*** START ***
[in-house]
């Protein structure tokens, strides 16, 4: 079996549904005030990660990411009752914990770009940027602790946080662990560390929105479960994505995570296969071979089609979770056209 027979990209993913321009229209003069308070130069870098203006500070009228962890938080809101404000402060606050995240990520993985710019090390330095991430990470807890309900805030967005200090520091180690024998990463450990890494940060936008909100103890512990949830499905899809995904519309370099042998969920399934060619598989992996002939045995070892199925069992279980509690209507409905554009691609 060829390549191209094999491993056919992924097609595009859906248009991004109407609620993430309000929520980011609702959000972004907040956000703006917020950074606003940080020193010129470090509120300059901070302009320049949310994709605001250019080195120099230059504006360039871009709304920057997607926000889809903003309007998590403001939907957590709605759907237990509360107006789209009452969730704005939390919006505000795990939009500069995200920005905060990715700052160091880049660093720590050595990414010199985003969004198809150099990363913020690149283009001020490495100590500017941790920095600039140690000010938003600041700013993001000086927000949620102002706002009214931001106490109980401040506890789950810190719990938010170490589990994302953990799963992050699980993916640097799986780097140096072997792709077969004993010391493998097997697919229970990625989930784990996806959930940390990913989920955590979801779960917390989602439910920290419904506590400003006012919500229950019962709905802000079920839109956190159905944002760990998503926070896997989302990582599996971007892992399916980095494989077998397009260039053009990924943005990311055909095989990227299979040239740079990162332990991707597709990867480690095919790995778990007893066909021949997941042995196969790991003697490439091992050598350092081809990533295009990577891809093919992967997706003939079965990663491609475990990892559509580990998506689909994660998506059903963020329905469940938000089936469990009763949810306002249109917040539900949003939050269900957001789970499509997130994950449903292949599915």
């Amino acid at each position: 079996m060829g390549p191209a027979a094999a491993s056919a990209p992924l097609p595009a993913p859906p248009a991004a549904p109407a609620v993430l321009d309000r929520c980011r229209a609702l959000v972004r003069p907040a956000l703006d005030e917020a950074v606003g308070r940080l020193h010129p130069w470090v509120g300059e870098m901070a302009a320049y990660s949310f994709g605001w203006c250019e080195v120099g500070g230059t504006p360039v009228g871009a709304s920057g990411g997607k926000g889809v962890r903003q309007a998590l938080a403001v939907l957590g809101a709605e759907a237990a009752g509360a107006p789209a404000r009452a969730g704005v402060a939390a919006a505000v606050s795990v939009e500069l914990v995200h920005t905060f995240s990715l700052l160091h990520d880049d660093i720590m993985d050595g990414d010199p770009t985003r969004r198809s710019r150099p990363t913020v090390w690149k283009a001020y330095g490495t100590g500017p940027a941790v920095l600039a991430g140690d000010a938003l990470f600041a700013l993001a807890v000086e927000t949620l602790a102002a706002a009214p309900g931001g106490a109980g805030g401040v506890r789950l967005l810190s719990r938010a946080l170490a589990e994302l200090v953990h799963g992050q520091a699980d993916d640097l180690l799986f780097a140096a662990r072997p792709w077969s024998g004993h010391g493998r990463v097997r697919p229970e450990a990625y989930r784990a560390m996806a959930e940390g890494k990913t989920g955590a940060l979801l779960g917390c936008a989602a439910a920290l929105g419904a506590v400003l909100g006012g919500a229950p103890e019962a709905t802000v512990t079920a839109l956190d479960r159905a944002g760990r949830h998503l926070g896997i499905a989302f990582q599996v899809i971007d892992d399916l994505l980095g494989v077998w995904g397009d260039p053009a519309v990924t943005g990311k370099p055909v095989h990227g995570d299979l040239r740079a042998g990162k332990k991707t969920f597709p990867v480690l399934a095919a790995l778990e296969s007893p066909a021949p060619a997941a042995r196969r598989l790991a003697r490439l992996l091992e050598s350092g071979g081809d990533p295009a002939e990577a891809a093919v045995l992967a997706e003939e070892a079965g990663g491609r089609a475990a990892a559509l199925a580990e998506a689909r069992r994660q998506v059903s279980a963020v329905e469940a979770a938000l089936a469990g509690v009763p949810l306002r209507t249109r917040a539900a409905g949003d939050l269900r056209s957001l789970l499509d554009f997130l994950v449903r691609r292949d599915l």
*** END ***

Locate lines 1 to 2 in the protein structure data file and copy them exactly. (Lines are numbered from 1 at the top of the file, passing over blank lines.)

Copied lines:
[in-house]
């Protein structure tokens, strides 16, 4: 079996549904005030990660990411009752914990770009940027602790946080662990560390929105479960994505995570296969071979089609979770056209 027979990209993913321009229209003069308070130069870098203006500070009228962890938080809101404000402060606050995240990520993985710019090390330095991430990470807890309900805030967005200090520091180690024998990463450990890494940060936008909100103890512990949830499905899809995904519309370099042998969920399934060619598989992996002939045995070892199925069992279980509690209507409905554009691609 060829390549191209094999491993056919992924097609595009859906248009991004109407609620993430309000929520980011609702959000972004907040956000703006917020950074606003940080020193010129470090509120300059901070302009320049949310994709605001250019080195120099230059504006360039871009709304920057997607926000889809903003309007998590403001939907957590709605759907237990509360107006789209009452969730704005939390919006505000795990939009500069995200920005905060990715700052160091880049660093720590050595990414010199985003969004198809150099990363913020690149283009001020490495100590500017941790920095600039140690000010938003600041700013993001000086927000949620102002706002009214931001106490109980401040506890789950810190719990938010170490589990994302953990799963992050699980993916640097799986780097140096072997792709077969004993010391493998097997697919229970990625989930784990996806959930940390990913989920955590979801779960917390989602439910920290419904506590400003006012919500229950019962709905802000079920839109956190159905944002760990998503926070896997989302990582599996971007892992399916980095494989077998397009260039053009990924943005990311055909095989990227299979040239740079990162332990991707597709990867480690095919790995778990007893066909021949997941042995196969790991003697490439091992050598350092081809990533295009990577891809093919992967997706003939079965990663491609475990990892559509580990998506689909994660998506059903963020329905469940938000089936469990009763949810306002249109917040539900949003939050269900957001789970499509997130994950449903292949599915």